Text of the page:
White Family History By Susan White Foster, Towanda IL, May 2007
George Clinton White was born in New York on Feb. 1, 1804, and moved with his family to Springfield, Clark County, Ohio, in 1812. He married Miss Julia Ann Noel in 1828. After their marriage, the young couple moved to Tippecanoe County, Indiana. In 1850 George C. and Julia White left Tippecanoe County, Indiana, to make their new home in McLean County, Illinois. The Whites decided to settle in Towanda Township in Section 10. They originally claimed one hundred and sixty acres of prairie land and worked over the next several years developing a prosperous farm and amassed more land. George erected a log cabin for his family on the one hundred and sixty acres. He planted corn, oats, wheat, and hay on his farm, and set about establishing a large stock-raising operation. While devoting much of his time to the development of the farm, George also found time to be active in politics and social issues. George was one of the five original founders of the First Baptist Church in Towanda. George was a strong Whig and eventual Republican. He soon became a respected member of the Towanda community. George and Julia White had thirteen children, and ten of these children lived to adulthood. The youngest son, George Washington White, was the one who inherited the original homestead. Julia died in 1865, but George C. White, the father, lived on the farm with his son until his death in 1890. On April 9, 1870, George W. White married Miss Flora Raridon of Lexington Township. The couple moved into the White's original log cabin. They lived in this cabin until 1882. At that time George W. Built a nice two-story home that is still being used by the White family today. George W. did most of the work on the house by himself, and the construction cost him around five thousand dollars.
Page 1 of 2
George W. Became a prosperous farmer rather quickly, and he expanded the farm's stock operation to include draft horses. He was able to travel to Europe twice and while there decided to purchase several Percheron and Englishshire horses to raise on the farm. From the profits on his horses and the farm, White was able to expand his land holding. He purchased a house on East Chestnut Street in Bloomington in 1896. He also purchased land in the area until he owned eleven hundred acres of farmland. After he purchased his house in Bloomington, he moved into town and left his oldest son, Warren, in charge of the original family farm. However, he soon bought Warren a farm in Section 16 of Towanda Township, and another son, John Lloyd, moved onto the family farm. George W. also bought a farm for his youngest son, Roland. When George died in 1917, the remaining acres that he owned were divided among the rest of his children, including his three daughters, Grace, Maude and Chloe. When John assumed control of the family farm he married Lottie Clark and had two sons, John Clark and George Willard. The farm was no longer dealing with the importing and breeding of foreign horses, and John concentrated on raising crops. John died in 1940 and Lottie died in 1984. John White's sons, Clark and George, both attended and graduated from Towanda High School in 1930. Clark married Ina Martha Brown in 1940 and George married Dorothy Bardwell in 1940. After serving in the U.S. Army, Clark and Ina and their two children Susan Kay White and John Clark White, Jr. moved to the family farm in 1947. The farm consisted of four hundred acres. George and his wife Dorothy lived in Bloomington with their three children Bardwell, Stephanie, and Stephen. By 1973, Clark and Ina were ready to retire from farming and Ina as principal of Towanda Grade School. At this time Clark and Ina White moved into the Village of Towanda and John and his wife Connie McClure White moved to the family farm. After George White's retirement, John also farmed George's acreage. In 1982, John Clark White, Sr. died and Ina Martha died in 1995. Upon their deaths the family farm was passed on to their children, John White and Susan White Foster. After the death of George White, his land was passed on to his children. John C. White, Jr. continues to farm the four hundred acres. John C. White, Jr. has three sons: John Clark White III, Joel White and Justin White. Susan White Foster and her husband Max have three children: Max Rundle Foster, Jr., Nathan Foster and Martha Jane Foster. At the present time, Susan White Foster and Max Foster, along with their daughter Jane, live in the farmhouse built in 1882. The farm that started with a log cabin and a dream of George C. White has become a prosperous farm operation that has lasted to see six generations.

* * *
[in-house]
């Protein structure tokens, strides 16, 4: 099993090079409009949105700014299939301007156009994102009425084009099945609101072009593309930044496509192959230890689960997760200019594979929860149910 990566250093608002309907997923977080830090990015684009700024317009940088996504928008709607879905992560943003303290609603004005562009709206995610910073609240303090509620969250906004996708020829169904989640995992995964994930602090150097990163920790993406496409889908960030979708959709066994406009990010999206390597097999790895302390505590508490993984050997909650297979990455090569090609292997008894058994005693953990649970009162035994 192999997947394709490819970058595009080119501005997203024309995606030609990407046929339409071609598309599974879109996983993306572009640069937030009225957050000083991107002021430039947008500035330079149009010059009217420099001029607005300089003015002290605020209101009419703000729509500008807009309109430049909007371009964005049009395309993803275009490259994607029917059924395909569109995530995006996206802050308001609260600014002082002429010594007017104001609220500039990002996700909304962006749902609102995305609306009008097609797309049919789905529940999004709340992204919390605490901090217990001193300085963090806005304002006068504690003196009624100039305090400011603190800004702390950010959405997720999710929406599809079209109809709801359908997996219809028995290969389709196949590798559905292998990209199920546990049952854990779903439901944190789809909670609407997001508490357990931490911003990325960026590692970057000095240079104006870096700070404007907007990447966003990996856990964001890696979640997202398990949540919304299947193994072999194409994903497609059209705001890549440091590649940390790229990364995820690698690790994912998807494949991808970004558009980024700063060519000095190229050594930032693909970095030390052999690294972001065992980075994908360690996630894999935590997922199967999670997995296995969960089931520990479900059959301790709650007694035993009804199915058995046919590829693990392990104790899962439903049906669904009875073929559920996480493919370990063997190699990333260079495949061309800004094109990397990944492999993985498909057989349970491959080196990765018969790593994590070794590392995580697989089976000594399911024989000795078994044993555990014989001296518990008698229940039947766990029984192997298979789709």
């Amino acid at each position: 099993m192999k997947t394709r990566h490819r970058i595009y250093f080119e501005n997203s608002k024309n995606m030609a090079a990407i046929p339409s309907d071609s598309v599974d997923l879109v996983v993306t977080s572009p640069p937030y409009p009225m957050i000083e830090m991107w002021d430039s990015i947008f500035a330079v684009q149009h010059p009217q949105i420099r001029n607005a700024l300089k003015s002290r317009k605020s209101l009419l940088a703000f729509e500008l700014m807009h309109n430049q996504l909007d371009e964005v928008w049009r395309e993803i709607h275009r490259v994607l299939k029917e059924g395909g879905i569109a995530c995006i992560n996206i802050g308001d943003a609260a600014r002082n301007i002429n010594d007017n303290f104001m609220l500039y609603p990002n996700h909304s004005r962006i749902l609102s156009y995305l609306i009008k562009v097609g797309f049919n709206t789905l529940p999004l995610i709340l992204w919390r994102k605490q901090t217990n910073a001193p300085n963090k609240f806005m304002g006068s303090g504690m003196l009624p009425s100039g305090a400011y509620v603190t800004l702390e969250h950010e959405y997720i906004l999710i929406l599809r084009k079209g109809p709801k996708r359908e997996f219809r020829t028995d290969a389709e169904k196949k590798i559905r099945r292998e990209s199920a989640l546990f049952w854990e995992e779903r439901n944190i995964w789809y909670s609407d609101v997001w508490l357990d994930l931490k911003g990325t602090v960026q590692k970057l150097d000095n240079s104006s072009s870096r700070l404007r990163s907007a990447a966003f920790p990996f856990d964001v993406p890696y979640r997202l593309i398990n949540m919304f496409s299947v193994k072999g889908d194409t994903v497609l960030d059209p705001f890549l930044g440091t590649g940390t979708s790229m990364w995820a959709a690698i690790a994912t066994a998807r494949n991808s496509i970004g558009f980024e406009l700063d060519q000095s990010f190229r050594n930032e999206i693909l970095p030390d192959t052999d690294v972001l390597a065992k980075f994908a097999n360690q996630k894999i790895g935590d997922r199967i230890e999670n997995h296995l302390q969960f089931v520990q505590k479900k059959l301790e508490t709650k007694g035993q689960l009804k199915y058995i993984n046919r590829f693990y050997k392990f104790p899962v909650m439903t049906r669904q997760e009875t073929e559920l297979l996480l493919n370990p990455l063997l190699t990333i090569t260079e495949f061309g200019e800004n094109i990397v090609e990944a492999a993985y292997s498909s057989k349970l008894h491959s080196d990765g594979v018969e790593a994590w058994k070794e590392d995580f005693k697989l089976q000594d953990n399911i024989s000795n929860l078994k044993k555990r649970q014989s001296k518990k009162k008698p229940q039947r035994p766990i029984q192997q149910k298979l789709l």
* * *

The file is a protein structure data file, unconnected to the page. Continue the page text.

Page 2 of 2
Click tabs to swap between content that is broken into logical sections.
Illinois State University, Milner Library, Normal, IL, 61790 - for the Towanda Area Historical Society/Towanda District Library
Towanda Area Historical Society/Towanda District Library
The images in the Towanda Area Historical Society digital library may be viewed, downloaded, and printed for personal or educational use, but any commercial use is prohibited, without permission. Questions may be directed to the historical society at email@example.com or through the Towanda Illinois District Library at (309)728-2176.